Tabaracci gets second chance with Lightning
By Cammy Clark - St. Petersburg Times
Nov 23, 1996
Tony Esposito once traded Rick Tabaracci.
Seven years ago, Esposito was Pittsburgh's general manager. Tabaracci was a 20-year-old prospect.
Esposito was hard-pressed to remember the details: "I know we wanted Andy McBain at the time. He was a 40-goal man. And Tabaracci was the key in the trade for them."
So Tabaracci went to Winnipeg. But when the Lightning needed an experienced goalie to help fill the gap until Daren Puppa returns from back surgery, Esposito didn't forget.
He made another deal, getting Tabaracci back.
"He's matured a lot," Esposito, the Lightning's director of hockey operations, said of Tabaracci, acquired Tuesday from Calgary for center Aaron Gavey. "He's a lot calmer. He was a kid then. Got nervous. Now he's a man."
Tabaracci is 27, only 22 months older than his new goaltending partner, Corey Schwab. But Tabaracci has played in 164 regular-season NHL games and 17 playoff games. Schwab has played in just 25 regular-season games (15 this season) and no playoff games.
"I'm not sure how the trade was being billed down here," said Tabaracci, who arrived from Calgary late Wednesday and practiced with his new team for the first time Thursday. "But in Canada they said they were looking for someone to shore up the goaltending a little as far as experience. I think it's a matter of a comfort level for them. They feel more comfortable having some experience than two rookies (Schwab and Derek Wilkinson) in the lineup."
Wilkinson was sent to Cleveland of the IHL Thursday. And despite Schwab's shutout Tuesday against Los Angeles, Tabaracci likely will be in goal Saturday night against Philadelphia at the Ice Palace.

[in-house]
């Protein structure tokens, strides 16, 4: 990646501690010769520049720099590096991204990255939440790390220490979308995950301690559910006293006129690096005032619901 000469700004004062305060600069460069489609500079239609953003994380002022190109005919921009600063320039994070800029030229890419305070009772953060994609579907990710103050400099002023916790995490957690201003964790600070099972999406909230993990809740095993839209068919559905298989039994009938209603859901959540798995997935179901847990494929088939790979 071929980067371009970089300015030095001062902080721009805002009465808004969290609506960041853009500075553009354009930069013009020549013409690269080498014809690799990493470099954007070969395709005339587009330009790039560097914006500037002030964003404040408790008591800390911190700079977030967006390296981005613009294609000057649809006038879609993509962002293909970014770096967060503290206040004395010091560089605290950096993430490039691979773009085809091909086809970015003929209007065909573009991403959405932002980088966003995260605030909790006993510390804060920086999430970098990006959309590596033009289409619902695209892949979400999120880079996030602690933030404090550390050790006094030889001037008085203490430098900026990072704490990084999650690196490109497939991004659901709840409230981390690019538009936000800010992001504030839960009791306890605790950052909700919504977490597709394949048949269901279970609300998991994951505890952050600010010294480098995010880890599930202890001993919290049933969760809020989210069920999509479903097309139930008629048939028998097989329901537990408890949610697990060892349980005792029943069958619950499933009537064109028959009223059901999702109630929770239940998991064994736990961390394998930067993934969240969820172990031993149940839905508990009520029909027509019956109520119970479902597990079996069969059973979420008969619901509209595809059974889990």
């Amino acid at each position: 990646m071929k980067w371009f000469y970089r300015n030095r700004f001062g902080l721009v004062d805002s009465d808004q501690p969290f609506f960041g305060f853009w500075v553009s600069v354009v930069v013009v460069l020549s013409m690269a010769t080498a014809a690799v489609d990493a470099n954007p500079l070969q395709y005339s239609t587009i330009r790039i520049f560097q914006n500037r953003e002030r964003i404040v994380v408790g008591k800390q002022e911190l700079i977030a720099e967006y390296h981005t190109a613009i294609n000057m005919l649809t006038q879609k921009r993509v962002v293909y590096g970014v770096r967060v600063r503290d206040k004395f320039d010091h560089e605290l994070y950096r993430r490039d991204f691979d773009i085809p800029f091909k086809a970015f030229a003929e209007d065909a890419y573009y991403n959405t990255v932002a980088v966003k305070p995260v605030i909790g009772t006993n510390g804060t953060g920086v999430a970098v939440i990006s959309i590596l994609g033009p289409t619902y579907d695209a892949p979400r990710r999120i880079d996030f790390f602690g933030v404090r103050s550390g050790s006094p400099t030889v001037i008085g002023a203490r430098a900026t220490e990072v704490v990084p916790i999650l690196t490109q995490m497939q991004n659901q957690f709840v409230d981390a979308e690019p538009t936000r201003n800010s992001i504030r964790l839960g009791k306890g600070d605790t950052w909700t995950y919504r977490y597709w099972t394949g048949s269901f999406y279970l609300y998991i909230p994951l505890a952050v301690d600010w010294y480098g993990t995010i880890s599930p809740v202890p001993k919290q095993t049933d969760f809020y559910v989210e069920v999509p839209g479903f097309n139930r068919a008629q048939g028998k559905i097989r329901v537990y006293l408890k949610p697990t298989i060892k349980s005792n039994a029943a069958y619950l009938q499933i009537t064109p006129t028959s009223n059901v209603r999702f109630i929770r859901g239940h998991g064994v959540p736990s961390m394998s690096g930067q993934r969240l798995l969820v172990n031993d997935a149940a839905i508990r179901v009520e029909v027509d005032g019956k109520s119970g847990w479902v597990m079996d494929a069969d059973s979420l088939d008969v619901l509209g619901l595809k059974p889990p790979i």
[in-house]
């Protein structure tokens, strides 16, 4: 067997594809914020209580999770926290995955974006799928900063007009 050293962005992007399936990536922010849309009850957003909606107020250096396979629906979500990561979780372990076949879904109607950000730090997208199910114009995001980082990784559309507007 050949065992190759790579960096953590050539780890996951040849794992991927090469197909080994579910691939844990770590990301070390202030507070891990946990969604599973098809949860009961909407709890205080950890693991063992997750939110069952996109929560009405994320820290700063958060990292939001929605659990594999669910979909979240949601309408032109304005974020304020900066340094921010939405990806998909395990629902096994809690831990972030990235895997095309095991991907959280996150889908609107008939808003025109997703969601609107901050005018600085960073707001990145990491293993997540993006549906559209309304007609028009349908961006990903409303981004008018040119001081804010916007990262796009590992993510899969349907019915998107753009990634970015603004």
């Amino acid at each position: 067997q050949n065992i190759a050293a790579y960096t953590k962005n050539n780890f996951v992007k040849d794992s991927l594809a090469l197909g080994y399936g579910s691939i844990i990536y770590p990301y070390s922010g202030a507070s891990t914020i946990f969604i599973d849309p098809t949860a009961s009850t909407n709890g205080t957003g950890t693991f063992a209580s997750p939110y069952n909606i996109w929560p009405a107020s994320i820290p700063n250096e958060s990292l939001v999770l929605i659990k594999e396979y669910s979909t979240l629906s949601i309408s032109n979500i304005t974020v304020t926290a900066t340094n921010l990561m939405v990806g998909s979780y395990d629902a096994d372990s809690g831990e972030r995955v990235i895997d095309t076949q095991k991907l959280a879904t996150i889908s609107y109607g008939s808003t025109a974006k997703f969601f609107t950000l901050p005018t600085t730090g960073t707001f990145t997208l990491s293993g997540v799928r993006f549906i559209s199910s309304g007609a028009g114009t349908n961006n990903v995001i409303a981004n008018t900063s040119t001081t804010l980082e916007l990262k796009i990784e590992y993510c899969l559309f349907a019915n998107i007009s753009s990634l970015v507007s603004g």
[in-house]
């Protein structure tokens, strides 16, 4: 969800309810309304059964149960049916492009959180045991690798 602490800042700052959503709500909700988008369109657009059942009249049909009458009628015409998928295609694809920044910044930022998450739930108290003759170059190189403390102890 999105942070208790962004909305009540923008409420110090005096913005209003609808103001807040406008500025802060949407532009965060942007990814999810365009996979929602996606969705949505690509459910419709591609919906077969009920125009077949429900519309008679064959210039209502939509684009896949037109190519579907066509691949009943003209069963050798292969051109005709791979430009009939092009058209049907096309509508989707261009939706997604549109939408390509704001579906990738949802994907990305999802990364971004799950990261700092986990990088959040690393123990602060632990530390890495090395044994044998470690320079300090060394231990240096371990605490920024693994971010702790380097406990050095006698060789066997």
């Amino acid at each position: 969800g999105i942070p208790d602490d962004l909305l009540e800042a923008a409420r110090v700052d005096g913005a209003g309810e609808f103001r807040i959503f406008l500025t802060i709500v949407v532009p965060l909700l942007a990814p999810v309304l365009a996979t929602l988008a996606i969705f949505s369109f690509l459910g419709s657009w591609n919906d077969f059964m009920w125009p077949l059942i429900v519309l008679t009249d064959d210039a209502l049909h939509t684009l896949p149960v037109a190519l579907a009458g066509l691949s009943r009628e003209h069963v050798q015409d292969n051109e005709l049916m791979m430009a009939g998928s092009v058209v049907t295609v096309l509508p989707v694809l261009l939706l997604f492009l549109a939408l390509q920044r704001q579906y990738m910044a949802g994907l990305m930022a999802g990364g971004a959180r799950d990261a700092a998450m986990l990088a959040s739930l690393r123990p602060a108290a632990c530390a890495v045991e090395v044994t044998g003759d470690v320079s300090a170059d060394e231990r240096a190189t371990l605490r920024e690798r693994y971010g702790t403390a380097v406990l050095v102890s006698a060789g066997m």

"We didn't bring him here to sit the bench," coach Terry Crisp said after Tuesday's game. "We've got to see what he can do."
Crisp said Thursday having Tabaracci on board should help Schwab.
"We're hoping they will push each other," Crisp said. "We want to have the luxury of running one for a while. Then resting him and running the other."
Tabaracci was asked what he thought would happen when Puppa returns. He didn't want to touch that question with a 10-foot goalie stick. He just hopes to earn his place and work with Schwab, who was the organization's clear-cut No. 2 goalie and now likely has slipped to No. 3.
Tabaracci talked with Schwab more than 10 minutes after practice Thursday after everyone else had left the ice.
He wanted to let Schwab know he'd like to be partners, not enemies. "I'd hate to come in and detract from anything," Tabaracci said. "I'd like to come in and add."
Tabaracci is coming from a situation in Calgary where three was a crowd. The Flames had Tabaracci, Trevor Kidd (the Flames' No. 1 draft pick in 1990) and promising prospect Dwayne Roloson.
Tabaracci and Roloson tried to make the best of it. Kidd did not, complaining publicly.
"There are only two nets in practice," Kidd said at the beginning of the season. "Now I have two guys breathing down my neck."
"I've got along pretty well with every partner I've had, except Kidder," Tabaracci said. "Kidder is a little different guy. But aside from that, I've never had a problem.
"I meant that when I said that me and Schwabby can play together. We're on the same club. The biggest thing is not to have any rifts in the room. It's a tough situation for him."
This is Tabaracci's fifth NHL team (he played one game for Pittsburgh in 1988). He plans to watch video to see how his new teammates play. And his new teammates must adjust to his handling the puck.
"I handle it a lot," Tabaracci said. "I get to it as much as I can. I find it keeps the defenseman from getting rubbed through the glass."
Tabaracci has played with two of the Lightning's defenseman, Rudy Poeschek (taken off the injured list Thursday and expected to play Saturday) and Igor Ulanov.
"I was Igor's first roommate on the road (in Winnipeg) when he came over from Russia. And I played with Rudy in Moncton (the minors)."
Tabaracci also will have to get used to life without his trusted companion Rommel, a black and tan, 90-pound coon dog that was shipped to his parent's home in Toronto.
And there's the weather.
"I left Calgary and it was 20 below," Tabaracci said. "I got here and had to find my shorts. It took a while. But I think I can get used to it here just fine."
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